Chinese bike-sharing companies look toward the Singaporean market
A shared bikes addict, surnamed Xu, recently traveled to Singapore and surprisingly found familiar orange and yellow bikes in the Lion City. Living in Beijing, he uses bike-sharing apps - Mobike and ofo - almost every day.
"But with the apps I use in China, I found out, disappointedly, that I couldn't scan and ride it [the bike] away there [in Singapore], as they have different app versions in the Apple Store overseas," he said.
Though they offer different versions of apps to download, bike-sharing services providers in Singapore are encountering the same issues dealt with by their Chinese counterparts in China, such as vandalism and securing designated bike parking areas.
"When you walk in the city center, you can see Mobike's orange bikes were in some non-parking areas," Xu told the Global Times on Monday.
Ofo, the Beijing-based bike-sharing operator, organizes promotional events that invite local bike users. Incentivized by the chance of winning a one-year free ride reward and vouchers worth between S (.45) to S, users are encouraged to report bike vandalism, according to ofo's posts on Facebook.
Bike race to Singaporean market
Similar to how Chinese dockless bike-sharing start-ups became popularized on university campuses in Beijing, the phenomenon has also become prevalent on university campuses in Singapore, such as the National University of Singapore (NUS) and Nanyang Technological University - a sign of the younger generation becoming more willing to embrace new things and new modes of transport.
Ofo has put more than a thousand of its typical yellow bikes into the Singaporean market, a city-state with a population of over 5.5 million. Mobike, ofo's major rival in China, also entered the Singaporean market in March. According to a Mobike statement sent to the Global Times earlier in March, the company initially targeted high-demand areas including Mass Rapid Transit (MRT) stations and the populated residential areas like Pasir Ris and Tampines, areas where workers and students travel between their homes and nearby subway or bus stations.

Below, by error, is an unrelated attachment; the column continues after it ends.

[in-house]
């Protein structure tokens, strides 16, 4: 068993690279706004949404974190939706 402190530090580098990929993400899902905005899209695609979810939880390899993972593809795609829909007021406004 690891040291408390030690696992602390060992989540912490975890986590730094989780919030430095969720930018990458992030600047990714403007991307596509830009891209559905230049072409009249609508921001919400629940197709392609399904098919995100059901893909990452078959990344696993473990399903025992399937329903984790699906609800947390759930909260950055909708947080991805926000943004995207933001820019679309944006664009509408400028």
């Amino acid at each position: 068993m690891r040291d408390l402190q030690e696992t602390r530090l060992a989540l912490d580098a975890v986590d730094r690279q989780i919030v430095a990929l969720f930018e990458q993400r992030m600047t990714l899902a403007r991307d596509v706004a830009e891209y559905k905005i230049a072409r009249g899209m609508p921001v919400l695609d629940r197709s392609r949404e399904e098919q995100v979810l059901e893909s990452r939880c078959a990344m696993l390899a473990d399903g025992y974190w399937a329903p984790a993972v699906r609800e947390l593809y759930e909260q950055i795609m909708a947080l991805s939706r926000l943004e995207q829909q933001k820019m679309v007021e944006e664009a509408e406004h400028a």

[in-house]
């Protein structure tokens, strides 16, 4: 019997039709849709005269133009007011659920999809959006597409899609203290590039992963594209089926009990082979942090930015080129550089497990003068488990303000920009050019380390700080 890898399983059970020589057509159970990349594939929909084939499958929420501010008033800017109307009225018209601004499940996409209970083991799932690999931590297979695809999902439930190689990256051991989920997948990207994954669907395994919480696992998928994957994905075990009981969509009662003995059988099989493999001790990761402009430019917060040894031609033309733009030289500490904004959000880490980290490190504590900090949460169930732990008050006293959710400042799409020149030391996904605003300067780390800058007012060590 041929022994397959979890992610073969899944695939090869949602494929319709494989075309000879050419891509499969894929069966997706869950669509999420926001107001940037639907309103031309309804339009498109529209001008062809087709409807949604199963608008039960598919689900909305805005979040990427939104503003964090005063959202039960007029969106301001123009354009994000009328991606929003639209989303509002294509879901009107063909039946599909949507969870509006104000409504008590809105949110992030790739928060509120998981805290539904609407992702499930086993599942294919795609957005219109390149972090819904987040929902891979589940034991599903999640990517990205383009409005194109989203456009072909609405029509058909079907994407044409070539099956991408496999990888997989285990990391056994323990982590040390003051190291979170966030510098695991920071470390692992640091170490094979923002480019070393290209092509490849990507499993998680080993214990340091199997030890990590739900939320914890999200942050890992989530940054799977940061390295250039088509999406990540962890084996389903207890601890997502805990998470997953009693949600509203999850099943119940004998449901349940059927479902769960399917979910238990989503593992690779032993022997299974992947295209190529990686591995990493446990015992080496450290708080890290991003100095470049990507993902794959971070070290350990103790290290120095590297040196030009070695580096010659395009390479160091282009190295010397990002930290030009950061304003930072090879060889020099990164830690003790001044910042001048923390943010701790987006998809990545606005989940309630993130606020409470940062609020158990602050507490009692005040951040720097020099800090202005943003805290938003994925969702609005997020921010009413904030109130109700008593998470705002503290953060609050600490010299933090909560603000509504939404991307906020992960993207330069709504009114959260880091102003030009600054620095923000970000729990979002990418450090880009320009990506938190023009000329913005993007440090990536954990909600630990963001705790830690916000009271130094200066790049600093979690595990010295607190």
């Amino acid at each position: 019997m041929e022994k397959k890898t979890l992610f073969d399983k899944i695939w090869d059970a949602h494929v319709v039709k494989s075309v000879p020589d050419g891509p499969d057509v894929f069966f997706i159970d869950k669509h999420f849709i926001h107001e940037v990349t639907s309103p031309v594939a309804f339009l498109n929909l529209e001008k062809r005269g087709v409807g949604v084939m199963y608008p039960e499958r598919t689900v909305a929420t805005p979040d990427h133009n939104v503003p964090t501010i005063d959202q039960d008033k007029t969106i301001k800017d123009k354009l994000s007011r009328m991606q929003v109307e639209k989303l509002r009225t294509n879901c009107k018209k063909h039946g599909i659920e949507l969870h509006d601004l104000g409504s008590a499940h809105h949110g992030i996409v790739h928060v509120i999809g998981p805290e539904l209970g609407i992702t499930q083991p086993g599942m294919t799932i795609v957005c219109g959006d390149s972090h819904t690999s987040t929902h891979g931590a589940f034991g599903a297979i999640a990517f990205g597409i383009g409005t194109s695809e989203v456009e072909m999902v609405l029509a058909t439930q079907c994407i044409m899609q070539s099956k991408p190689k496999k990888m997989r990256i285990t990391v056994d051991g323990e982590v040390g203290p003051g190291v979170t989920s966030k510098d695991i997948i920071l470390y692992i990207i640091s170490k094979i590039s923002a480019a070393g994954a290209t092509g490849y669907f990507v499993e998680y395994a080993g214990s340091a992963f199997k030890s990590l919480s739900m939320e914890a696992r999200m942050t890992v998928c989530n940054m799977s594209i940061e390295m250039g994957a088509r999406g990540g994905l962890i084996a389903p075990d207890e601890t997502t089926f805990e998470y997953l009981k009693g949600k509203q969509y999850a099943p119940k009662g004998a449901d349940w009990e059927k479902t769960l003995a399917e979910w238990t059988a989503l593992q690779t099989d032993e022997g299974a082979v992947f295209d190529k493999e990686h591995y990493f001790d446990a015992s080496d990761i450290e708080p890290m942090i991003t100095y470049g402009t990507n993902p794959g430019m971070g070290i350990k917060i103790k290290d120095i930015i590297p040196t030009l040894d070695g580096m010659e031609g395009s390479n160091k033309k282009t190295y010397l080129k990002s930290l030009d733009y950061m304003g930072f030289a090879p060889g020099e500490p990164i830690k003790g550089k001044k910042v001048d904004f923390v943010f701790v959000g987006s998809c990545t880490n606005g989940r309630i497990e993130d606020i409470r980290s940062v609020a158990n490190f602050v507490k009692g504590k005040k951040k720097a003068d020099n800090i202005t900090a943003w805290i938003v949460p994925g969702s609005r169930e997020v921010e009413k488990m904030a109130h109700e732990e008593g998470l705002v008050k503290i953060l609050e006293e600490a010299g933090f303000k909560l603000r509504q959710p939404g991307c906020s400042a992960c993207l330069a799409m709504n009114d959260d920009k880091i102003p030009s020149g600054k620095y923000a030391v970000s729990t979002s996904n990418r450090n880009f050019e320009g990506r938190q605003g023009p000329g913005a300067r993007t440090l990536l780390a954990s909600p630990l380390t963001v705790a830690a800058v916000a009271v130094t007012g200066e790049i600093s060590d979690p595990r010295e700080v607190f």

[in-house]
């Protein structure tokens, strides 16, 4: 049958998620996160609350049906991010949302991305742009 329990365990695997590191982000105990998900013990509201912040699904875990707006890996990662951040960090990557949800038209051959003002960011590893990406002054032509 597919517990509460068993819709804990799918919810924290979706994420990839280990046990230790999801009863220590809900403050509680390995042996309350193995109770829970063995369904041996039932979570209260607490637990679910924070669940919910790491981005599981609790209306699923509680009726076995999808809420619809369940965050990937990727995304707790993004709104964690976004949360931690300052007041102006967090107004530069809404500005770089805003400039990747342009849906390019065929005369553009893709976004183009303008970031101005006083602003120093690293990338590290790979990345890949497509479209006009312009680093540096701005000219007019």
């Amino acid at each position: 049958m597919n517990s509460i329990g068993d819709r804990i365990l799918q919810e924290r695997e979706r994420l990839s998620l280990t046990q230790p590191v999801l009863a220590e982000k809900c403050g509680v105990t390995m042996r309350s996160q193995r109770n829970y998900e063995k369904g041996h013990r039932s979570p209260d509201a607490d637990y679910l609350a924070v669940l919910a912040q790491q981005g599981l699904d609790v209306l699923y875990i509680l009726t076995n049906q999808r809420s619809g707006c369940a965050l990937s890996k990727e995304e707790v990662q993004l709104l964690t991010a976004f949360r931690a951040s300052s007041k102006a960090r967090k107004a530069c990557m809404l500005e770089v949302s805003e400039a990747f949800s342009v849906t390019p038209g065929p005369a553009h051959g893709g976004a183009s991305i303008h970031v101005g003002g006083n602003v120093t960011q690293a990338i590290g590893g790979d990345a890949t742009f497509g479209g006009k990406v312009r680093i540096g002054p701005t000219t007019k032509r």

Over 90 percent of shared bikes are provided by oBike, the first homegrown stationless smart bike-sharing company in Singapore, a Chinese Weibo user, Dangui, who has been living in Singapore for over five years, told the Global Times on Monday.
"Fewer ofo bikes could be seen on the street, and Mobike's bikes have only been seen on the Internet," he said.
He noted that it is very convenient to use shared bikes in the proximity of subway stations and residential areas and that oBike charges S.5 per 15 minutes whereas ofo charges S. "They offer many free rides now in the purpose of promotion," Dangui added.
People usually ride shared bikes to MRT stations in the Garden City. During the weekend, many enjoy riding them in parks, he said.
"I think ofo's yellow bike is pretty, but I could not find many on its app," he remarked.
Singapore-based oBike sees the benefits of being local and having a local team on the ground, Elgin Ee, general manager of oBike, told the Global Times on Monday. "For example, we recently launched our lighter and more ergonomic Smart Generation bicycles following feedback from the public," he said. Ee further noted that oBike is now focusing on the Singaporean market by working closely with the local authorities to mark out more designated public bike-parking areas.
Angela Low, a student at the NUS, told the Global Times on Monday that she is a regular user of oBike and Mobike and the idea of bike sharing is "pretty new" in Singapore. So far, it is inexpensive because there are many promotional deals that provide people with a certain amount of free rides every day.
"I actually prefer Mobikes because they look nicer and are always equipped with baskets. They're also very light and easy to ride," she said.